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Increase performance using unix socket
Open, Requires assessmentPublicFEATURE REQUEST

Description

Currently, there is a high cost to use python for the validators. The python interpreter must be forked at each test and this is not cheap:

vyos@vyos# time bash -c ""

real	0m0.001s
user	0m0.001s
sys	0m0.000s
[edit]
vyos@vyos# time python3 -c ""

real	0m0.019s
user	0m0.011s
sys	0m0.007s
[edit]
vyos@vyos# time python3 -c "import vyos.ifconfig"

real	0m0.173s
user	0m0.104s
sys	0m0.031s

So the bash code is 100-200x time faster than the python per call. However, even that code is not as fast as some compiled C would be as it forks and exec some other application.

Python performance is mostly "good enough" for most cases when the interpreter is running. If the python code is running in long-lived processes, then the initialisation impact of python becomes a moot point.

For example, using Unix socket, and a simple example from https://pymotw.com/3/socket/uds.html, (a simple echo program) gives the following results:

vyos@vyos:~$ time bash -c 'echo "test" | nc -U uds_socket | head -1'
test

real	0m0.004s
user	0m0.003s
sys	0m0.000s

This includes forking shell, nc and head and using echo, even so the performance is near bash.

So why would we want to use a long-lived python process over using C/OCaml/Bash for validation/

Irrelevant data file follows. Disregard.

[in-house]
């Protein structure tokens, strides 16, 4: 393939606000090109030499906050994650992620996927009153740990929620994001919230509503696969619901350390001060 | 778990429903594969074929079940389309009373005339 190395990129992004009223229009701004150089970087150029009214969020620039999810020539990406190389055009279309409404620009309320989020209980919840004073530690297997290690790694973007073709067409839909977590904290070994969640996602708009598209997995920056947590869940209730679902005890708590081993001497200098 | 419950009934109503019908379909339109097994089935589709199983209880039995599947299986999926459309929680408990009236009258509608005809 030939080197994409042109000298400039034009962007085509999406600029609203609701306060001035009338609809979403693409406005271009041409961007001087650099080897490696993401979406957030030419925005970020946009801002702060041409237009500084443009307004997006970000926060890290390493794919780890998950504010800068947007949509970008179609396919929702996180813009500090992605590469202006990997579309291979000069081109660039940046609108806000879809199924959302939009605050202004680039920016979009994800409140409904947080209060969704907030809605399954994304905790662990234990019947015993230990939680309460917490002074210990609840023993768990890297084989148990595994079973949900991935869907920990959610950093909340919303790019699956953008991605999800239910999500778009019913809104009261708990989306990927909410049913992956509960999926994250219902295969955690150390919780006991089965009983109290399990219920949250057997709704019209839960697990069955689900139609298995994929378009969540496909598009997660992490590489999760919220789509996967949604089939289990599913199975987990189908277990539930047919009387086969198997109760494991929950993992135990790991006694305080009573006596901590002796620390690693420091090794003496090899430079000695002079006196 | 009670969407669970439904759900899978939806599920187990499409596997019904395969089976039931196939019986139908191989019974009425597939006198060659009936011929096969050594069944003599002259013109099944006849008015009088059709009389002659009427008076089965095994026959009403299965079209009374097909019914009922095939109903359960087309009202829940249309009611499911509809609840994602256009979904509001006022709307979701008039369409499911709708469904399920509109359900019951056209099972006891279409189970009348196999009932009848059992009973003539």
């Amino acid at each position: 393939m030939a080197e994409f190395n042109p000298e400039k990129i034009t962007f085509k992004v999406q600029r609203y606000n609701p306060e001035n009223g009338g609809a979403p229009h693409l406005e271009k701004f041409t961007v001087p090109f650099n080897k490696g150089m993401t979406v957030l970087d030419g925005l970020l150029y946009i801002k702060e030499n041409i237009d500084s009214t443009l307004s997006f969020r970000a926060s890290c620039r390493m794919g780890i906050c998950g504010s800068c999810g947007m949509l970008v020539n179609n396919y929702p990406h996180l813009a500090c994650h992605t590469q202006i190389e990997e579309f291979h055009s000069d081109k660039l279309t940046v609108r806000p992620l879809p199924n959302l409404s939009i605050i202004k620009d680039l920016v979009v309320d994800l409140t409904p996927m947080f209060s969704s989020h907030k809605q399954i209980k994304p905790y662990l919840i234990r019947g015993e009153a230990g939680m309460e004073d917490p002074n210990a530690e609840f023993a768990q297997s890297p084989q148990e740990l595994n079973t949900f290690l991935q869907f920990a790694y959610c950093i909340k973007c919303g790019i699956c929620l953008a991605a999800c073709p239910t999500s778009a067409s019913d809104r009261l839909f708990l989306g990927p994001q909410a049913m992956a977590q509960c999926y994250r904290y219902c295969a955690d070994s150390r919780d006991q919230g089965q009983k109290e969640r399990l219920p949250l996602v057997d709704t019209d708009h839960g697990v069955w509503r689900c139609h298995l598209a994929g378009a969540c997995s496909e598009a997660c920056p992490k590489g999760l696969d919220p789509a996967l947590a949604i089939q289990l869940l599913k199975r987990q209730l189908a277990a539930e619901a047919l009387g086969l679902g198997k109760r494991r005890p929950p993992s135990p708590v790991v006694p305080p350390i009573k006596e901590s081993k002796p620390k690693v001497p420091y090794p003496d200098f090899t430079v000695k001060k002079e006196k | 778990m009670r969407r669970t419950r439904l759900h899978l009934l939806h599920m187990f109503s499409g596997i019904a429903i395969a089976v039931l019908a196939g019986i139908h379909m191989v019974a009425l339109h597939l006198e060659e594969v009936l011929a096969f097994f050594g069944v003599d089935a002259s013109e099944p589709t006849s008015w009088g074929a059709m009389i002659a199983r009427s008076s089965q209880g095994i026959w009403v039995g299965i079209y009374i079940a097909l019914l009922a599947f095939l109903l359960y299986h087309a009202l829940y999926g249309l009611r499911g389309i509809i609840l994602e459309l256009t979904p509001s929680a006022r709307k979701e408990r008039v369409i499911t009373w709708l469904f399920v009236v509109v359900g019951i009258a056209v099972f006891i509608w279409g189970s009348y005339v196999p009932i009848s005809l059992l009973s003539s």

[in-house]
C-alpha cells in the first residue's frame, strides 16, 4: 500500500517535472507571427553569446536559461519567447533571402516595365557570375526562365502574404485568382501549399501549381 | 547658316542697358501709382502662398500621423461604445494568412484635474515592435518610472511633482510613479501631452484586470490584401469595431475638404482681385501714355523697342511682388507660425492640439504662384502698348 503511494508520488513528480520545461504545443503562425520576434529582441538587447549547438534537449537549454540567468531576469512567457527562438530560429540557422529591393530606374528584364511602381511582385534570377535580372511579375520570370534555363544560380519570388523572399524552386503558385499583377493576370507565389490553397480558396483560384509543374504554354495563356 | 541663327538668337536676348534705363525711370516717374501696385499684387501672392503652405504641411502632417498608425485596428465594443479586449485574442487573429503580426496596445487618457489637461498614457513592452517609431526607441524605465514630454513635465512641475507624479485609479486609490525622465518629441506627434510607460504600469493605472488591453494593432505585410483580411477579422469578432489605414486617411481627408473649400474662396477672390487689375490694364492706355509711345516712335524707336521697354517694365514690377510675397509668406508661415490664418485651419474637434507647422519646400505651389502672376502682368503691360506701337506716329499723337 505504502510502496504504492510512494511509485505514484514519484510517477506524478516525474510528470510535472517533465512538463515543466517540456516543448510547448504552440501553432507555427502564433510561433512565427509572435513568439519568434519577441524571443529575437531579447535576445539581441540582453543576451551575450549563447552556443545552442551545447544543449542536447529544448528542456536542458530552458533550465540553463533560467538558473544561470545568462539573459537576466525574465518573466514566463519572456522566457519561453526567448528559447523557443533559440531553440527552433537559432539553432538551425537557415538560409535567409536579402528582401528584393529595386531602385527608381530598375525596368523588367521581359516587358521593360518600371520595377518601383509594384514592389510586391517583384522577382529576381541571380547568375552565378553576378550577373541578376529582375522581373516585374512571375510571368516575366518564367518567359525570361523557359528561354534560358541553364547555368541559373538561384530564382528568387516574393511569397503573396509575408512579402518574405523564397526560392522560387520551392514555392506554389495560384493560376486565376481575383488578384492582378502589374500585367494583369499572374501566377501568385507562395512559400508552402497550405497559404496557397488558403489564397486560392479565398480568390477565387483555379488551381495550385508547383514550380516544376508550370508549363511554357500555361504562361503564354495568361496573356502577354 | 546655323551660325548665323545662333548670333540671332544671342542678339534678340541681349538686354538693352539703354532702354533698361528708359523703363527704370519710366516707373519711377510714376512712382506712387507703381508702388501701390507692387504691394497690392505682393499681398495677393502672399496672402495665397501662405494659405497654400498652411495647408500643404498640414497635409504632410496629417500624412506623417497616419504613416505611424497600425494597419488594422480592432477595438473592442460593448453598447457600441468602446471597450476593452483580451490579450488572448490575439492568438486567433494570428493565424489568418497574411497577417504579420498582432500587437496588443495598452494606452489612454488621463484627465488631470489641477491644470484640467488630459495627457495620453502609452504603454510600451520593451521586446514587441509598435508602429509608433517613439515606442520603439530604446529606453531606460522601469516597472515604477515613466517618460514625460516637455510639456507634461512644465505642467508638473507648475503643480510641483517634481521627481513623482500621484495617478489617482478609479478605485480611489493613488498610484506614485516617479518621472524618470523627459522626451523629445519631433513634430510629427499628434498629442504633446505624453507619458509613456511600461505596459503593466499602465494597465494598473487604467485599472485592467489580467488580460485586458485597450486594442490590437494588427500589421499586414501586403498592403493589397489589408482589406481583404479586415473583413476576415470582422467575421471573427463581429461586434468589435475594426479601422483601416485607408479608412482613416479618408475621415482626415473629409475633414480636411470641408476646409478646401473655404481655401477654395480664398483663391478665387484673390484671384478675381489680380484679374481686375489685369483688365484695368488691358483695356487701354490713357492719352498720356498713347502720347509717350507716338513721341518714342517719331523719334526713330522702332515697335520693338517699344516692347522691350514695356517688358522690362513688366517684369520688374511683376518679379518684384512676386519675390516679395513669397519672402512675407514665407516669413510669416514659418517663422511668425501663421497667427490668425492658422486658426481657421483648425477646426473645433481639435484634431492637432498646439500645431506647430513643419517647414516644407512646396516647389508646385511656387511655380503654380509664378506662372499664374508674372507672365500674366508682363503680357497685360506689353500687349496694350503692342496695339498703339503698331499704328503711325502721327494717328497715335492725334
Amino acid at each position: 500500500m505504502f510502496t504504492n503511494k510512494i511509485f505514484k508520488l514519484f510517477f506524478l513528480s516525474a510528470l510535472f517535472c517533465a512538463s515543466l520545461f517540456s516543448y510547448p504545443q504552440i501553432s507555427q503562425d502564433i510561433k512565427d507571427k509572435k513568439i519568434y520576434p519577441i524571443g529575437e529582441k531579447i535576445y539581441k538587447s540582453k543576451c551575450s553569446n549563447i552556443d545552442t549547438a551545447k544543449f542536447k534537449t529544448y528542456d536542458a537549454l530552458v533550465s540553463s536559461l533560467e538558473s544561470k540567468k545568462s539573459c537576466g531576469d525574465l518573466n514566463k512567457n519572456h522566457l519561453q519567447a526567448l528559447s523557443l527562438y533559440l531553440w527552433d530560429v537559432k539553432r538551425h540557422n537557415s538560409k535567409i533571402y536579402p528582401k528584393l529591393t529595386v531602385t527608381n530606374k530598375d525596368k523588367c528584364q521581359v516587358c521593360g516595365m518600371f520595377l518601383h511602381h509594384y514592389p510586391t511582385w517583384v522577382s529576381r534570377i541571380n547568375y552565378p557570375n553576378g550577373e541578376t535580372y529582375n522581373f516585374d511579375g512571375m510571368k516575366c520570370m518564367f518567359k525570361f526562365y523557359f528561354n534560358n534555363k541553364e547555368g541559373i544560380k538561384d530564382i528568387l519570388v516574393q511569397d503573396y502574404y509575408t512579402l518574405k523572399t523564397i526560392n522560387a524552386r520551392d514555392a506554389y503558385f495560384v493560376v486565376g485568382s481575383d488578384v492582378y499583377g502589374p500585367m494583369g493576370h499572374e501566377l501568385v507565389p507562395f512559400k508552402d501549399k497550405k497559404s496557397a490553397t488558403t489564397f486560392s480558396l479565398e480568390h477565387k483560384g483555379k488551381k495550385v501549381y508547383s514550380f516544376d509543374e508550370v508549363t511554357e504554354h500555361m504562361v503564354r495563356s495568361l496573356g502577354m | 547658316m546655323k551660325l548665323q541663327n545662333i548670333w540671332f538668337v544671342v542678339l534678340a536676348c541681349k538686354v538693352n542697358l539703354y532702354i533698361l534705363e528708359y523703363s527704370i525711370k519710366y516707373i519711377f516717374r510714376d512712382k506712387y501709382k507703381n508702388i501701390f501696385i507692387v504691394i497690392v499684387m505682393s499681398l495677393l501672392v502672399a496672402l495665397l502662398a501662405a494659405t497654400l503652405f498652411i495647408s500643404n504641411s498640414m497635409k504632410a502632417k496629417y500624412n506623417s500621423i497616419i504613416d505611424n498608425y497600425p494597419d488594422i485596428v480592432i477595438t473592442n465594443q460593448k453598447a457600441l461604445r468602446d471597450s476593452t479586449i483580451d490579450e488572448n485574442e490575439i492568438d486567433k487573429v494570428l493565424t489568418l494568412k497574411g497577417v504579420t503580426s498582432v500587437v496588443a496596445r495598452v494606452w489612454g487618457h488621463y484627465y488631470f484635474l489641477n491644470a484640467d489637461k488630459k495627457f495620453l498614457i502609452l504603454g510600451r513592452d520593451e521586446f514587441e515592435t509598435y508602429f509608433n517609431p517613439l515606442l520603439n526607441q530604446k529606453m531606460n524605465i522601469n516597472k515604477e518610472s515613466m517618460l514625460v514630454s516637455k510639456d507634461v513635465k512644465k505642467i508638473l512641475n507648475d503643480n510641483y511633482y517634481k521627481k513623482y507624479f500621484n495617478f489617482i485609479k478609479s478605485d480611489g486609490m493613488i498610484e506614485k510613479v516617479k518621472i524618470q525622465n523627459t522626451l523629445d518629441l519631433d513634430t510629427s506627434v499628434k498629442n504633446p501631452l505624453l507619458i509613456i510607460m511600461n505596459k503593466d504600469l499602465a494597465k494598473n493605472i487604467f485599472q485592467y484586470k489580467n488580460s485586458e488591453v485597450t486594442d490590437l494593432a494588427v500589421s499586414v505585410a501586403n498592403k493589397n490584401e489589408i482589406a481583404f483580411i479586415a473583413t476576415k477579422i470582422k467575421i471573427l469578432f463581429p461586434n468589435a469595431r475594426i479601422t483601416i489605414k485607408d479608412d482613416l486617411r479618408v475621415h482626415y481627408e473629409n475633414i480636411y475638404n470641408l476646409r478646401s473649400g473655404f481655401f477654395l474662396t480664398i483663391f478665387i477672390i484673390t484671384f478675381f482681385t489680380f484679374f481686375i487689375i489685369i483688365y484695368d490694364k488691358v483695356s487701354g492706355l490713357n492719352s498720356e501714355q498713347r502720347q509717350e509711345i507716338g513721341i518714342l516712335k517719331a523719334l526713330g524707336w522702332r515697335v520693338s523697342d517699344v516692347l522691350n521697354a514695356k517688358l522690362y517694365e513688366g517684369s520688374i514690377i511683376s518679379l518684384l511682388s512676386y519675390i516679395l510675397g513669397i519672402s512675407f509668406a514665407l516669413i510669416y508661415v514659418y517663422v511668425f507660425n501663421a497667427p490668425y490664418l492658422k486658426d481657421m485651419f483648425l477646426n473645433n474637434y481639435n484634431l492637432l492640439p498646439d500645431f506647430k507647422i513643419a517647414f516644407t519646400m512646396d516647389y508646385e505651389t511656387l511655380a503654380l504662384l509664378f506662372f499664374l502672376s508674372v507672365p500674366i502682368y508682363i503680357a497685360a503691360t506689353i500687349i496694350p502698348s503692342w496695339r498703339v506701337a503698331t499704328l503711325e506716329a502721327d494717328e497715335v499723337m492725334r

1 - it will keep the number of languages down in the project. Python is a widely known language.
2 - it will allow using the same validation code between the config / operational and validation code allowing consistency
3 - the C code could be adapted to use the Unix pipe, saving an expensive fork
4 - long lived code will let to other optimisation
5 - the framework set will also be available for configuration of operational mode, where the tools are more complex and better written in python

For the optimisation(4), for exmple, templating is currently be used to generate the configuration file for thrid party application. Like for fork, the inialisation is high and having long-lived program would improve performances.

I believe (5) is, however, the most compelling point, as the long term direction of the project should be considered. Currently, the XML is used to generate some files, then used by some C code ... It would make sense to have the XML being used by the same python code used for the configuration. Once all the logic is moved within the Python, this becomes possible. Also, possibly removing the need to even run as a daemon, as no forking will be required for anything and the initialisation cost may be acceptable. Some other feature also become available but this becomes off-topic (not performance-related).

The project already uses multiple languages and not all contributors are fluent in them all. I can count Perl, XML, Shell, C, Python, OCaml (and surely a few DSL). Python is likely to be the most known programming language by likely contributors.

Having all the code under python also open other options such as using entry-points to generate single applications for each of the validation.